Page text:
Ford EcoBoost pitch: Not V-8, but still great

Automotive News reports on Ford's challenges in selling its new direct injection engine.

Automotive News
3 min read

Automotive News

DETROIT--Mike Crowley will be battling history as he tries to sell Ford's new EcoBoost engine.

His job: persuade consumers to pay extra for an optional engine that's no bigger than the standard engine.

Yes, EcoBoost engines, which go on sale starting this spring on the Lincoln MKS, will be more powerful than the standard engines. And they will have sophisticated features such as direct fuel injection and twin turbochargers.

But they won't be V-8s, the auto industry's symbol of power and prestige--and the traditional selling point to persuade many buyers to pay extra for engines on vehicles such as the Ford Mustang, F-series pickups, and SUVs.

The option price has not been announced. EcoBoost will be available on 90 percent of Ford Motor Co.'s lineup in five years.

New consumer attitudes?

Crowley, Ford's marketing manager for cars and crossovers, says he was more worried about marketing EcoBoost in 2006, when Ford committed to the strategy, than he is now. The reason: last summer's gasoline price spike helped change consumers' attitudes and sparked a run on smaller engines.

"Once fuel prices spiked over $4 a gallon last year, people opened their eyes and started looking at alternatives to the traditional paradigm of 'If I want power, I have to go for a V-8,'" he says.

The 2009 MKS is a good example of the change EcoBoost will bring to Ford vehicles. Lincoln's luxury flagship comes standard with a 3.7-liter V-6 rated at 273 hp. The optional EcoBoosted engine will be a 3.5-liter V-6. But thanks to two turbochargers and the direct fuel-injection system, horsepower from the smaller V-6 will be 355--about the same as a 4.6-liter V-8.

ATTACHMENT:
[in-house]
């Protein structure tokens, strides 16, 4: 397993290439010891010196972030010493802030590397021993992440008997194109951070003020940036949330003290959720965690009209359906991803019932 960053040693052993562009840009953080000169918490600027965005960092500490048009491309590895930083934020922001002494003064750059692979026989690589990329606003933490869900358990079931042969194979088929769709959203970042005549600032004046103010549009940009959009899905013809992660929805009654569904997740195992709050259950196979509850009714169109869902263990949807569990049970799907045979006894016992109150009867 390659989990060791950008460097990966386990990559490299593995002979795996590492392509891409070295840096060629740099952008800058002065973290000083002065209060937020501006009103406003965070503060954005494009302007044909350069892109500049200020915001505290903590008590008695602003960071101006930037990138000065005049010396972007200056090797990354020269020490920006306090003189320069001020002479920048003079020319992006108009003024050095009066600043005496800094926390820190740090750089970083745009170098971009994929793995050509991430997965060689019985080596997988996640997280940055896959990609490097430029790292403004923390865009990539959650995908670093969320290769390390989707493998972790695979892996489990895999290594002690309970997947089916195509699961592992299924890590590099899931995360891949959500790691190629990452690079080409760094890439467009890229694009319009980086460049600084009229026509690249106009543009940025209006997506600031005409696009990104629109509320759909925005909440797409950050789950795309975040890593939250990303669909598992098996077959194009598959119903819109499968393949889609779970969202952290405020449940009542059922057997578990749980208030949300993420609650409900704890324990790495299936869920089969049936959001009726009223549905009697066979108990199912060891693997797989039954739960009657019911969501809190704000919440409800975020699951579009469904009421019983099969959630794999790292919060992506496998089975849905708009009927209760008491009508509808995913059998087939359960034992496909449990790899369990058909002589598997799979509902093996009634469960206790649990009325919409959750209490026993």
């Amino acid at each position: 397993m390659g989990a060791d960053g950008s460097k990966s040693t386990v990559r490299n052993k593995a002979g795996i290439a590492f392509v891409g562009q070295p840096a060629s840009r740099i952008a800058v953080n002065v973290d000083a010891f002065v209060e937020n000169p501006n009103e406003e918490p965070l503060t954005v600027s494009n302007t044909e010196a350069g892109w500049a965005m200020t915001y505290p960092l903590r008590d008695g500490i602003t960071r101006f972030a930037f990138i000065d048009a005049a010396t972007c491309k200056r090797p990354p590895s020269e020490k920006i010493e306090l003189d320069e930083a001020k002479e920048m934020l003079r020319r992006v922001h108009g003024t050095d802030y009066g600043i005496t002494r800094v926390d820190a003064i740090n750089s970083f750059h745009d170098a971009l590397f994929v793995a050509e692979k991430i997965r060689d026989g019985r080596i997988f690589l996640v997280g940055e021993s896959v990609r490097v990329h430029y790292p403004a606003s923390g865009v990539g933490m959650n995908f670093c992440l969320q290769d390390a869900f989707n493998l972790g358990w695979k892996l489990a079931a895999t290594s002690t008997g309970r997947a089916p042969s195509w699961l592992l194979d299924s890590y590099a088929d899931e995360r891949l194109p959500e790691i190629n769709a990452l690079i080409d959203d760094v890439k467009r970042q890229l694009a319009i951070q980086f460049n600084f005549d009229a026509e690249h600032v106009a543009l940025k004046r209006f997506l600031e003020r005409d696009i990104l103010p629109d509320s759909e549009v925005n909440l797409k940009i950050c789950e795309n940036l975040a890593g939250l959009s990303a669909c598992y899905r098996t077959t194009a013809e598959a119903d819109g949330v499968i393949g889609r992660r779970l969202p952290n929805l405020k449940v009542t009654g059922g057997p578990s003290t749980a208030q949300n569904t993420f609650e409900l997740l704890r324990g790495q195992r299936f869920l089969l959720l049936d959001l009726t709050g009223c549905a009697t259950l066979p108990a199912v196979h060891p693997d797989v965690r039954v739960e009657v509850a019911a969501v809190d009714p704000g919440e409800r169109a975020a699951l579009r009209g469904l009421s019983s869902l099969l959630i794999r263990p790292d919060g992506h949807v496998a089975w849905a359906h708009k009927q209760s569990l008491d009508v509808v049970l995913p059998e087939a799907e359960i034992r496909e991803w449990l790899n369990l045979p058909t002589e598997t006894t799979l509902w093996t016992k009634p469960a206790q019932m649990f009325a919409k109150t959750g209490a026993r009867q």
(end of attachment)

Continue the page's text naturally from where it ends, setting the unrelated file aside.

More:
Except for pickups and big SUVs, Ford will not offer a V-8 option in vehicles available with EcoBoost engines. Crowley acknowledges that some buyers will reject a smaller engine--no matter what Ford does to promote EcoBoost.

"The Mustang customer is looking for a V-8," he says. "That's a traditional power train for them. I don't think that group is ready today for an EcoBoost power train. They may in the future, but today I think it is all about V-8 horsepower."

Crowley says he will push EcoBoost's advanced features.

"It will be a challenge," he says. "Although the technology has been around for a while, we are really introducing a new brand into the marketplace with EcoBoost. Our message to the marketplace will be that EcoBoost is a smart solution to deliver the fuel economy that you demand and the performance that you need."

Ford plans to offer the engine on 90 percent of its nameplates by 2014 and wants to sell as many as 750,000 EcoBoost-equipped vehicles worldwide by that same year.

By the end of the year, EcoBoost engines also will be available on the Ford Flex crossover and the new Taurus SHO sedan. Ford plans to launch an F-150 pickup with an EcoBoost V-6 late next year.

After that comes a four-cylinder application that uses one turbocharger. Ford won't say which vehicle will have it, but contenders are the Fiesta, Focus, Fusion, or Transit Connect small van.

Fuel economy

Ford, Crowley says, will compare EcoBoost with bigger engines from competitors and stress fuel economy.

"The passing performance and acceleration is outstanding," he says. "We know where we beat the competition. I think we'll show that digitally and in print, but always with the message of fuel economy. We can get as good or better as competitors' V-8s."

Ford is not saying how much the EcoBoost option will cost. A supplier source says a pair of turbochargers adds at least $500 in equipment costs.

Ford will package EcoBoost with all-wheel drive only, which will add to the price.

Still, Ford plans to make a profit on the option once volume increases and costs come down, says Barb Samardzich, Ford's vice president of power-train engineering.

(Source: Automotive News)